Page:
Well, one of the primary values that I see in studying fan fiction writing as a process is that it provides a mechanism for understanding the role of audience participation in the creation of texts. All of my focal participants’ received a great deal of feedback from readers–for example, Grace has received around 9400 reviews, Nanako 7600, and Cherry-chan around 650. I don’t know about you, but I’ve never had that many people respond to anything that I’ve written, especially not when I was a teenager. Hmmm… on second thought, you probably *have* had that many people respond to things that you’ve written. Anyway, the fan fiction audience often plays a significant role in determining the direction that a text will go in. As you pointed out in Textual Poachers, the audience has a vested interest in the media series, and they have strong opinions about what should and should not happen with the characters. So, they are happy to provide suggestions for how things should go and complaints about how things should not go in a story. Nanako in particular was very responsive to readers’ suggestions about her texts. Sometimes she would incorporate their ideas into the narrative, other times she would go back and revise her chapters based on reader feedback. She would also use her Author’s Notes to explicitly request guidance on certain parts of her texts, and the audience would respond to these requests. So, simply studying her fan fictions as a body of texts would be missing a great deal of the reciprocal interaction taking place as she goes through the process of writing, negotiating with readers, revising, and finalizing her texts.

Traditional notions of literacy have tended to see it in fairly individual and personalized terms. Yet, one could read your book as making a case for social and collaborative notions of literacy. Would you agree?

Absolutely. I think we have this whole focus in classrooms that’s based around “keep your eyes on your own paper,” and testing for what each individual learner knows, and it really stifles a lot of the potential for collaborative learning. Using language to effectively communicate ideas, negotiate perspectives, and even collaboratively complete projects is important for all students, but it’s especially important for English language learners to have these kinds of interactive learning experiences. Through collaborative interaction, they’re able to build on and extend the knowledge that each participant brings to the space. And, they’re able to further develop their own skills and knowledge by using language for authentic purposes in meaningful contexts.

Appadurai suggests that the contemporary imagination is collaborative in nature–that people are growing accustomed to creating and thinking through things in collaborative contexts. We can see examples of this in how many people will post their projects or ideas on a blog or publish their creative texts online and await feedback. It seems to me that this sort of approach to creation and even thought might be a very effective way to come up with robust representations, perspectives, and solutions to difficult problems. So, it may not just be a matter of social and collaborative forms of literacy, but rather a turn towards all sorts of collaborative activities that are facilitated by new media and technologies.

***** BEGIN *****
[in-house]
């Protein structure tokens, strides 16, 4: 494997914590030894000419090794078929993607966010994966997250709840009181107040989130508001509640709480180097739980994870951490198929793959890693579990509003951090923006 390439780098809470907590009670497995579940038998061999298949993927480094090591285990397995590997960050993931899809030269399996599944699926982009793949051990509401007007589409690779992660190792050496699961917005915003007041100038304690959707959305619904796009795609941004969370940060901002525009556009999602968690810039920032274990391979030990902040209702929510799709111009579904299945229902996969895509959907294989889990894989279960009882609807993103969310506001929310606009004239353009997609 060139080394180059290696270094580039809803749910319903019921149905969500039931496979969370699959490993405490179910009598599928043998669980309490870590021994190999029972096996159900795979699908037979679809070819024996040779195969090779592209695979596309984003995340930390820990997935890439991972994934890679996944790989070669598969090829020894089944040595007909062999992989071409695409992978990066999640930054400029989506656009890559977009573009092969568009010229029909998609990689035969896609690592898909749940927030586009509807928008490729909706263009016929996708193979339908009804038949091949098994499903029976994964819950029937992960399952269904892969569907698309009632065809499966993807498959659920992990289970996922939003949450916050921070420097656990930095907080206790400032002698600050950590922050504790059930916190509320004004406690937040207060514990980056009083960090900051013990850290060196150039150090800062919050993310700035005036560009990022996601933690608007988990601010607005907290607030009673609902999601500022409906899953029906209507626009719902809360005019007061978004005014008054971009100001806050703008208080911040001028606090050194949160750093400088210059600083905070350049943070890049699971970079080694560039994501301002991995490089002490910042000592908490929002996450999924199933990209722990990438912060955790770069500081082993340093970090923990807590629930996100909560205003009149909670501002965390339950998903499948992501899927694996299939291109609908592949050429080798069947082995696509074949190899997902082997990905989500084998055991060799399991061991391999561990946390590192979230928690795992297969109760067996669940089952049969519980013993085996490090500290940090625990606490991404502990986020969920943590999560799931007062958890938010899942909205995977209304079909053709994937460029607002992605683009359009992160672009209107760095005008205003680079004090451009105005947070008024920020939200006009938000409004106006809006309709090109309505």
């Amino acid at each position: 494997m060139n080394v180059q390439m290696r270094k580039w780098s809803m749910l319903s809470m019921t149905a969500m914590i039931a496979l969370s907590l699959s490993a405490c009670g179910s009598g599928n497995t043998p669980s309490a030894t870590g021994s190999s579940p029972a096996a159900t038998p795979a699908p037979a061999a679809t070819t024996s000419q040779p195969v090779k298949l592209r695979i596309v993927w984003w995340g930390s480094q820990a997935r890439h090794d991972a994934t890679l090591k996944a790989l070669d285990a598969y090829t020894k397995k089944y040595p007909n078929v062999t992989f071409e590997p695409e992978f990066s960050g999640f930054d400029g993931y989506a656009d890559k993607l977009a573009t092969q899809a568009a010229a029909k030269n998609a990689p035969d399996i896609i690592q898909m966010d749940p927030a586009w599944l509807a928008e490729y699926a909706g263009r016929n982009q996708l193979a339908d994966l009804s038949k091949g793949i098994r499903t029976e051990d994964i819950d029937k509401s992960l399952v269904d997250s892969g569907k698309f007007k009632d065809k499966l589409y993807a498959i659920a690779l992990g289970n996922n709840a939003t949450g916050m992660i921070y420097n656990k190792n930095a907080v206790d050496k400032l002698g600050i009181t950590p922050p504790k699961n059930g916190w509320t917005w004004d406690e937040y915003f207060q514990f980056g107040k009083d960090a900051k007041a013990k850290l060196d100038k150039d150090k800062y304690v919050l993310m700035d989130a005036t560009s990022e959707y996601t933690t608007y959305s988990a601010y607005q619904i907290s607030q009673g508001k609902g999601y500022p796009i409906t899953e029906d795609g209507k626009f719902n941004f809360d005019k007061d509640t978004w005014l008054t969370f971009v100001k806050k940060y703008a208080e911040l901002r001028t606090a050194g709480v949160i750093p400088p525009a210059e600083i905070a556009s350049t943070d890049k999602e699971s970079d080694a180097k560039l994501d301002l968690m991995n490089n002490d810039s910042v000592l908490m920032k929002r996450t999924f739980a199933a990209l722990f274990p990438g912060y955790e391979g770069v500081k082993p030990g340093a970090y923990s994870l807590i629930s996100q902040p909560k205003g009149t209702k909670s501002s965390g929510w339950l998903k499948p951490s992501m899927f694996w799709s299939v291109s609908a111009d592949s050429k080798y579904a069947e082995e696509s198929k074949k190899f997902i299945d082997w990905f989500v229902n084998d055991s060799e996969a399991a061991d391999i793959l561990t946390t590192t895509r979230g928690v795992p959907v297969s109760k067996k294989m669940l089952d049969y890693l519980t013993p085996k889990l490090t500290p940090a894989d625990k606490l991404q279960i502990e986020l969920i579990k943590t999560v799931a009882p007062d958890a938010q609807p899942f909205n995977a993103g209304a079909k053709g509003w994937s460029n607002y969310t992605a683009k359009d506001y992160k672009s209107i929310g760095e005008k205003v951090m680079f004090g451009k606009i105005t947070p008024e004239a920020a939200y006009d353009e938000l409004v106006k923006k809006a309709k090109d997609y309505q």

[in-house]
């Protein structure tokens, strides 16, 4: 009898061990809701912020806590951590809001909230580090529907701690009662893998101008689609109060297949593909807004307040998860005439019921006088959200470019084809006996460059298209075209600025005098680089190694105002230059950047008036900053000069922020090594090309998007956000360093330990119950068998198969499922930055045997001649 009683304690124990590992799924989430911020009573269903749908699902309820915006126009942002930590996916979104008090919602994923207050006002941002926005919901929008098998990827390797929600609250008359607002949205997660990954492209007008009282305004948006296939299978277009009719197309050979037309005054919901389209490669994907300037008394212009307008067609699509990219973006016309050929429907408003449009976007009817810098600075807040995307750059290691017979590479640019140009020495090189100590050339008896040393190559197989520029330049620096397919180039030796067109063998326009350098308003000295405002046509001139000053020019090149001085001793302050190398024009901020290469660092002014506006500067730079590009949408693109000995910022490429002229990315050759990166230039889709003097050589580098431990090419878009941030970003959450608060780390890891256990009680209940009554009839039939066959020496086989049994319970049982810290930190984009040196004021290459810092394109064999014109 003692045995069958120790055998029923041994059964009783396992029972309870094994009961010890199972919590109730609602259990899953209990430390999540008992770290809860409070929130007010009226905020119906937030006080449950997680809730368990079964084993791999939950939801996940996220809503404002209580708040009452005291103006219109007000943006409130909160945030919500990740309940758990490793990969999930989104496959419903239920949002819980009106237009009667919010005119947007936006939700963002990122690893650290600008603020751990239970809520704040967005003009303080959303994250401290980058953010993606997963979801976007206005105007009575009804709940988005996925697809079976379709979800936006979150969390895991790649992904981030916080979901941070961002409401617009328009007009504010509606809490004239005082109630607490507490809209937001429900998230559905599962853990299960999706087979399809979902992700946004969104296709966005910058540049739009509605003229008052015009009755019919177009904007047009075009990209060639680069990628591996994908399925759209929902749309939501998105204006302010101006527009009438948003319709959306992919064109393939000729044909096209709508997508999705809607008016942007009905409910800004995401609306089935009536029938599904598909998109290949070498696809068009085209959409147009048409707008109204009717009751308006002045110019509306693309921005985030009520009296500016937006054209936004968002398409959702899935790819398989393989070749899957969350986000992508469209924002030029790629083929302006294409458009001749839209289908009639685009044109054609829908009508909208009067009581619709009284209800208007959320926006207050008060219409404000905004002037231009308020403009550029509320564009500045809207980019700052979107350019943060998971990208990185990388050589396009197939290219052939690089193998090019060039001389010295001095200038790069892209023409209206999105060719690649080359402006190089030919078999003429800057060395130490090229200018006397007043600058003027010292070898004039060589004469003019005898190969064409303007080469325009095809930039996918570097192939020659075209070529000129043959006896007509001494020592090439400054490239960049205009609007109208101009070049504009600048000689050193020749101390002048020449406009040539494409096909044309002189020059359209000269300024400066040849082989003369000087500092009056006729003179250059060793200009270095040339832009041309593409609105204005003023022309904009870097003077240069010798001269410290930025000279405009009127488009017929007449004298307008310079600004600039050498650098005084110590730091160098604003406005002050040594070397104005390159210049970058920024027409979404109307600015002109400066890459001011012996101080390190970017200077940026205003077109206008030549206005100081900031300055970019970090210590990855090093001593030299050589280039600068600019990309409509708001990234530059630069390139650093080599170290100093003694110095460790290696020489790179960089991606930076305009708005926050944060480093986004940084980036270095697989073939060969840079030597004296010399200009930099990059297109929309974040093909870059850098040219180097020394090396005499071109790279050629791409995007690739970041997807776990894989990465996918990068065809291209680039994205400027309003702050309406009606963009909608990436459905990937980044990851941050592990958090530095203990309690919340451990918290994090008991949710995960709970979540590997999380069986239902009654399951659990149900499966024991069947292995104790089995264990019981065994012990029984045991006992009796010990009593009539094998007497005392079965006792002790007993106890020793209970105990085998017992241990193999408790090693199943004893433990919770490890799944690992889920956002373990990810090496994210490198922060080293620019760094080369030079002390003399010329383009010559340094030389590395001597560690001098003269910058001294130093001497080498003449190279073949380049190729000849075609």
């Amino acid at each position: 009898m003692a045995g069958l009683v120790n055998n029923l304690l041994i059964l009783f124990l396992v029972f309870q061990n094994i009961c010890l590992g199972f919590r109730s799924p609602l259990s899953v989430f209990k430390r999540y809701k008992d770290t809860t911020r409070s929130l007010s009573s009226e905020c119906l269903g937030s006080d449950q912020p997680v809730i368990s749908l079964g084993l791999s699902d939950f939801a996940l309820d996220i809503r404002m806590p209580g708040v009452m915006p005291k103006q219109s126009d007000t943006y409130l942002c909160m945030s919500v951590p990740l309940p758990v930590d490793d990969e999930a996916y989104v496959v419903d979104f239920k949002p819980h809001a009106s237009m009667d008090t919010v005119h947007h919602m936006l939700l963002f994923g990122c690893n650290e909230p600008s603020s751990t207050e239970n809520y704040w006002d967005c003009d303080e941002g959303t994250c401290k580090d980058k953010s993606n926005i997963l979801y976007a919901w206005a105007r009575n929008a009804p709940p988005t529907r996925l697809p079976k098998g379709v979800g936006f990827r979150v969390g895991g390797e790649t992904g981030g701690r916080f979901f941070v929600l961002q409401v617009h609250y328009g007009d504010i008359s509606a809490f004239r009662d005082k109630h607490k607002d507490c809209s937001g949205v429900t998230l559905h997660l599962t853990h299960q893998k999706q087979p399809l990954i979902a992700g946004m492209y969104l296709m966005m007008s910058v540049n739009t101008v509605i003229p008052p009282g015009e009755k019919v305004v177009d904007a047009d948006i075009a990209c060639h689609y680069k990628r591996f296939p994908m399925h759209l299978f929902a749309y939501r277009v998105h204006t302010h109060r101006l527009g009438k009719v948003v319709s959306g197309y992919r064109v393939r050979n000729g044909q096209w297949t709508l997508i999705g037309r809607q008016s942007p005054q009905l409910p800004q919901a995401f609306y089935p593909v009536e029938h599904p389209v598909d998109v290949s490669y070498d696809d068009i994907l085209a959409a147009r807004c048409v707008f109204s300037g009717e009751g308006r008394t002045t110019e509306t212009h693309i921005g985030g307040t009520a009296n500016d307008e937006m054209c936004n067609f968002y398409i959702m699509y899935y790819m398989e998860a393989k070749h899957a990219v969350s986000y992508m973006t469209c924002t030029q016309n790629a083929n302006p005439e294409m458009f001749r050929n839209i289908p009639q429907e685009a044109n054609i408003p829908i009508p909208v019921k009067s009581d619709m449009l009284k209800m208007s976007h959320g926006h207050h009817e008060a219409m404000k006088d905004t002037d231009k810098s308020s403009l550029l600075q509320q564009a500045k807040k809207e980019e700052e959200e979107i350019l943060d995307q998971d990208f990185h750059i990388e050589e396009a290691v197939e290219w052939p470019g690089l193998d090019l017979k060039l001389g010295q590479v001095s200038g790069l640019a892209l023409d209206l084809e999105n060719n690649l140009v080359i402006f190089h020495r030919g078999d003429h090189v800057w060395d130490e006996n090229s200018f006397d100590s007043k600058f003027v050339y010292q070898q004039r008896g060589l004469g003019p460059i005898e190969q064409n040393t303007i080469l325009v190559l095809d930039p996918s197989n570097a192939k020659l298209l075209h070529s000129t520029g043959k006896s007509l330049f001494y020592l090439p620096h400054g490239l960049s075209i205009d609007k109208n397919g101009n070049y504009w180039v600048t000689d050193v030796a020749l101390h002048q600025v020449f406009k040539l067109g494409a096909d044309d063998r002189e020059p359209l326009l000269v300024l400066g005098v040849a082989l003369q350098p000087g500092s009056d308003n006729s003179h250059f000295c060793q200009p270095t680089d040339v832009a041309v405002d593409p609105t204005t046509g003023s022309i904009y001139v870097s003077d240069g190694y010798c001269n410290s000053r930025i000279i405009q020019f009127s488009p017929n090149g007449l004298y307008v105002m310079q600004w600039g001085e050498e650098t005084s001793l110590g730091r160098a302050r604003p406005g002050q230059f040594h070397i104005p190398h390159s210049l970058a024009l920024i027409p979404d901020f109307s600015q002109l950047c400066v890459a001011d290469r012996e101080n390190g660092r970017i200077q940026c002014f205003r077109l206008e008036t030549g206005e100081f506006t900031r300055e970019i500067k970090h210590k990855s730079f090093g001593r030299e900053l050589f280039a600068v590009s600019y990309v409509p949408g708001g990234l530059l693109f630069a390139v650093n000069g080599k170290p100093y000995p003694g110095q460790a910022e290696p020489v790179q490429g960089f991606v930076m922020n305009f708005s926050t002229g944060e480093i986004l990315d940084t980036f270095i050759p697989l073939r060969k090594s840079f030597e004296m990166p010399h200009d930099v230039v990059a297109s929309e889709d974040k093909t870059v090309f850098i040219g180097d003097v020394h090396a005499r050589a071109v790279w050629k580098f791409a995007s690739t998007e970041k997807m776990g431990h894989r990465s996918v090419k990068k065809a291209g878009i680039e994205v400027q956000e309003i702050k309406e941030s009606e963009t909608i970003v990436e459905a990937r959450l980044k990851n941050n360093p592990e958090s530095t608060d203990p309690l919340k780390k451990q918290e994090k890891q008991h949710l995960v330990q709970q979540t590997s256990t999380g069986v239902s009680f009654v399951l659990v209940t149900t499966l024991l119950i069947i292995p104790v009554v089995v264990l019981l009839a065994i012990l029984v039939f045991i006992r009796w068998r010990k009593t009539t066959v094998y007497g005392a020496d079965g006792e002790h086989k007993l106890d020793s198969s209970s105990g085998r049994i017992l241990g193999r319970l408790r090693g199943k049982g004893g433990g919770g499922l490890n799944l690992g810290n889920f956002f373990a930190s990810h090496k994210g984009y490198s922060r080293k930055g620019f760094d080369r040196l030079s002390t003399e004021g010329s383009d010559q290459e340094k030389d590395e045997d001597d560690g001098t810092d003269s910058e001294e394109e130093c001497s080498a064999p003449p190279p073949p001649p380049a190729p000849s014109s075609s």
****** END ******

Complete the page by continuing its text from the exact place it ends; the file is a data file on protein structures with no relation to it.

Tell us about the cover of the book. You mentioned to me that it was designed by a fan artist. How did that come about and how did the press respond to working with a fan artist?

Well, after one of my talks, a professor from the audience told me that his daughter was actively involved in the anime fan community, creating fan art and scanlations (which are fan-created translations of Japanese manga) and suggested that I contact her. We stayed in contact a bit over the years, and when I started the book, she seemed like the perfect person to create the cover. I told her about the main themes of the book, and she came up with this fantastic cover with an original anime character actually drawing herself onto the page with a pencil. I thought this had a nice parallel with one of the points I was making in the book–that many of the focal participants were writing different aspects of their identities into their fictions. They weren’t really writing Mary Sue’s, but they did integrate different aspects of themselves and their lives into their fan fiction texts. The series editors, Colin Lankshear and Michele Knobel, and the press, Peter Lang, were all very supportive of using this artwork for the cover. I think it speaks to a strong ethos of valuing the communities and the practices that are represented in the text.

Rebecca W. Black is an assistant professor in the Department of Education at the University of California, Irvine. Her research centers on the forms of literacy and social engagement that are emerging in online environments. In particular, Black has focused on the ways that popular culture-inspired environments, such as fan communities, provide adolescent English language learners with opportunities to develop their language skills, establish social connections with global networks of youth, and construct powerful identities as successful authors and knowledgeable fans. Her work has been published in journals such as Reading Research Quarterly, TeacherÂ’s College Record, and the Journal of Adolescent and Adult Literacy. In addition, Prof. Black ‘s book titled Adolescents and Online Fan Fiction was recently published in the Peter Lang series on Digital Epistemologies.